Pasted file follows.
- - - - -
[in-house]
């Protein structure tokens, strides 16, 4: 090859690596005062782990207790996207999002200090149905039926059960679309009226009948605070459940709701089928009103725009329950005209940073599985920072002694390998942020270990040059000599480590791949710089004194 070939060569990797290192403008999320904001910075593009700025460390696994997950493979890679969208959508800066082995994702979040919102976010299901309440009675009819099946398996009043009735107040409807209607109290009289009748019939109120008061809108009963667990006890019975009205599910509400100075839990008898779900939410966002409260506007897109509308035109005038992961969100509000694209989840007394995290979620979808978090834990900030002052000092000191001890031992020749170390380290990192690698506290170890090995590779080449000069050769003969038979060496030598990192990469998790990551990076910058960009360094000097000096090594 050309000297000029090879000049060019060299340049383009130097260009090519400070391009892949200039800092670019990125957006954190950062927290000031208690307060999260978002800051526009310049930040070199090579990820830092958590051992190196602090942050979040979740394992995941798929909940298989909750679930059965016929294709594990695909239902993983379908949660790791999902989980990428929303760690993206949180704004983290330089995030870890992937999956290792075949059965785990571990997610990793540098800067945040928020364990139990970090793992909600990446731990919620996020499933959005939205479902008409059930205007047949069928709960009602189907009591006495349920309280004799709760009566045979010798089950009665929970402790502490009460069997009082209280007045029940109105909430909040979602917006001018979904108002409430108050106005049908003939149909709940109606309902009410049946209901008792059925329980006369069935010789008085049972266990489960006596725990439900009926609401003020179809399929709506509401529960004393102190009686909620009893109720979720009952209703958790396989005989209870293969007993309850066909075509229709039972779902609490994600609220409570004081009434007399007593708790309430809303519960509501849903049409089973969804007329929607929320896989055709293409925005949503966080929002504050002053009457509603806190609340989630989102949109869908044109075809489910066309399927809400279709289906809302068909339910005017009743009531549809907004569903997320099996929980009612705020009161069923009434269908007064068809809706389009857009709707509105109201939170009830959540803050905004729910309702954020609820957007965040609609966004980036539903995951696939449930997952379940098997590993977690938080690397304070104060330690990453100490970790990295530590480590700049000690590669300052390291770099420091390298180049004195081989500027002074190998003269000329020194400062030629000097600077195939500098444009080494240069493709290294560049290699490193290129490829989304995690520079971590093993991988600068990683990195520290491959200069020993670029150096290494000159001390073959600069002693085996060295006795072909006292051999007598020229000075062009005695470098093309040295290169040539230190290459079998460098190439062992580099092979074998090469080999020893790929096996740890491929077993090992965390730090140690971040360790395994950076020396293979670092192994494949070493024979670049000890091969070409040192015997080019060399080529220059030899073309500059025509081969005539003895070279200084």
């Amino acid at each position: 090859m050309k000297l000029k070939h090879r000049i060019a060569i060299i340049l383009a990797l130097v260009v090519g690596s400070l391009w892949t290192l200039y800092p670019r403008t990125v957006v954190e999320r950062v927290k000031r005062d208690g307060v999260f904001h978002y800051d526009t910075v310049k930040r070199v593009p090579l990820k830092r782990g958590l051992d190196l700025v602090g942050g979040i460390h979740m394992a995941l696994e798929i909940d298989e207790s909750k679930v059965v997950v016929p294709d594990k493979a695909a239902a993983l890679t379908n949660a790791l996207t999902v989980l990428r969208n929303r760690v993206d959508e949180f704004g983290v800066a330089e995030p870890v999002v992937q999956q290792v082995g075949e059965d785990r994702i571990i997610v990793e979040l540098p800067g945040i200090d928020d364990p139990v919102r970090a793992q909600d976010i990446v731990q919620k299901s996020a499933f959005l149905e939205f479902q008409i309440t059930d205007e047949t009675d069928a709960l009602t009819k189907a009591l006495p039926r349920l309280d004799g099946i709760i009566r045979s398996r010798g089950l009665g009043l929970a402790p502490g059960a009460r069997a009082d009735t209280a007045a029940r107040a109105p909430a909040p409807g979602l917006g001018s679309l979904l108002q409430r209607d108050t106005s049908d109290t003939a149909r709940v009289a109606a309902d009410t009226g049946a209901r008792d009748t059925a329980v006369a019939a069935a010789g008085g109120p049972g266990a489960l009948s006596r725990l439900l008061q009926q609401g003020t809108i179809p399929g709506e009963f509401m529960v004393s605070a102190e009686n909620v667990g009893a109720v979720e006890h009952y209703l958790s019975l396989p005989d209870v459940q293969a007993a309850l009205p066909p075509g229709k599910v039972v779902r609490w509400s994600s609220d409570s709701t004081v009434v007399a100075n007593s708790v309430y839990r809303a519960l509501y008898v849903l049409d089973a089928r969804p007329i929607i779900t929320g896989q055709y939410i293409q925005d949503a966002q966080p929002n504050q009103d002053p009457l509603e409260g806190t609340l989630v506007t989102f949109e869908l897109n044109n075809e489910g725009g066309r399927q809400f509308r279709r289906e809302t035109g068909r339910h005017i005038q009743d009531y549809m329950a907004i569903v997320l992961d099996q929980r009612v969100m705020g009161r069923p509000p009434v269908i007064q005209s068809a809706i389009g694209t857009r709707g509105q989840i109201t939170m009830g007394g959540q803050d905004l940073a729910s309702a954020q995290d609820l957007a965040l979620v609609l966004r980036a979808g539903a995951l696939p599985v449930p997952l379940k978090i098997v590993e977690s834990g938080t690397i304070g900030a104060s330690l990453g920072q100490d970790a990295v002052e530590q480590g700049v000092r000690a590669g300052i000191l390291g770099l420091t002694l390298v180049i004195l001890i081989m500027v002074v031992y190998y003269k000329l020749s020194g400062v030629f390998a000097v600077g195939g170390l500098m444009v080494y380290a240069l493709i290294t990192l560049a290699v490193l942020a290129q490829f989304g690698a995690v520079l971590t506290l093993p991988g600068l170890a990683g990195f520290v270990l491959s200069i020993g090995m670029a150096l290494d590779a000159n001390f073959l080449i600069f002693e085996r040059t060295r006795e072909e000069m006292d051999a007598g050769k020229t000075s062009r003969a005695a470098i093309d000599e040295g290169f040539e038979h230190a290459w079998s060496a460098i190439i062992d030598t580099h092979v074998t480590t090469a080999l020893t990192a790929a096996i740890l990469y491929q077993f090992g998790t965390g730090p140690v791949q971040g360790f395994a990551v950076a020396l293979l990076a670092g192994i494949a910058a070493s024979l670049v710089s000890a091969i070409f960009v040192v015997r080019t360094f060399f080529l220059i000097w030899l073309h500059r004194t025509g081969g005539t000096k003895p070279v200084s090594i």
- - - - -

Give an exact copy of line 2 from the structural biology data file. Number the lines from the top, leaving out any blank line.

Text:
């Protein structure tokens, strides 16, 4: 090859690596005062782990207790996207999002200090149905039926059960679309009226009948605070459940709701089928009103725009329950005209940073599985920072002694390998942020270990040059000599480590791949710089004194 070939060569990797290192403008999320904001910075593009700025460390696994997950493979890679969208959508800066082995994702979040919102976010299901309440009675009819099946398996009043009735107040409807209607109290009289009748019939109120008061809108009963667990006890019975009205599910509400100075839990008898779900939410966002409260506007897109509308035109005038992961969100509000694209989840007394995290979620979808978090834990900030002052000092000191001890031992020749170390380290990192690698506290170890090995590779080449000069050769003969038979060496030598990192990469998790990551990076910058960009360094000097000096090594 050309000297000029090879000049060019060299340049383009130097260009090519400070391009892949200039800092670019990125957006954190950062927290000031208690307060999260978002800051526009310049930040070199090579990820830092958590051992190196602090942050979040979740394992995941798929909940298989909750679930059965016929294709594990695909239902993983379908949660790791999902989980990428929303760690993206949180704004983290330089995030870890992937999956290792075949059965785990571990997610990793540098800067945040928020364990139990970090793992909600990446731990919620996020499933959005939205479902008409059930205007047949069928709960009602189907009591006495349920309280004799709760009566045979010798089950009665929970402790502490009460069997009082209280007045029940109105909430909040979602917006001018979904108002409430108050106005049908003939149909709940109606309902009410049946209901008792059925329980006369069935010789008085049972266990489960006596725990439900009926609401003020179809399929709506509401529960004393102190009686909620009893109720979720009952209703958790396989005989209870293969007993309850066909075509229709039972779902609490994600609220409570004081009434007399007593708790309430809303519960509501849903049409089973969804007329929607929320896989055709293409925005949503966080929002504050002053009457509603806190609340989630989102949109869908044109075809489910066309399927809400279709289906809302068909339910005017009743009531549809907004569903997320099996929980009612705020009161069923009434269908007064068809809706389009857009709707509105109201939170009830959540803050905004729910309702954020609820957007965040609609966004980036539903995951696939449930997952379940098997590993977690938080690397304070104060330690990453100490970790990295530590480590700049000690590669300052390291770099420091390298180049004195081989500027002074190998003269000329020194400062030629000097600077195939500098444009080494240069493709290294560049290699490193290129490829989304995690520079971590093993991988600068990683990195520290491959200069020993670029150096290494000159001390073959600069002693085996060295006795072909006292051999007598020229000075062009005695470098093309040295290169040539230190290459079998460098190439062992580099092979074998090469080999020893790929096996740890491929077993090992965390730090140690971040360790395994950076020396293979670092192994494949070493024979670049000890091969070409040192015997080019060399080529220059030899073309500059025509081969005539003895070279200084």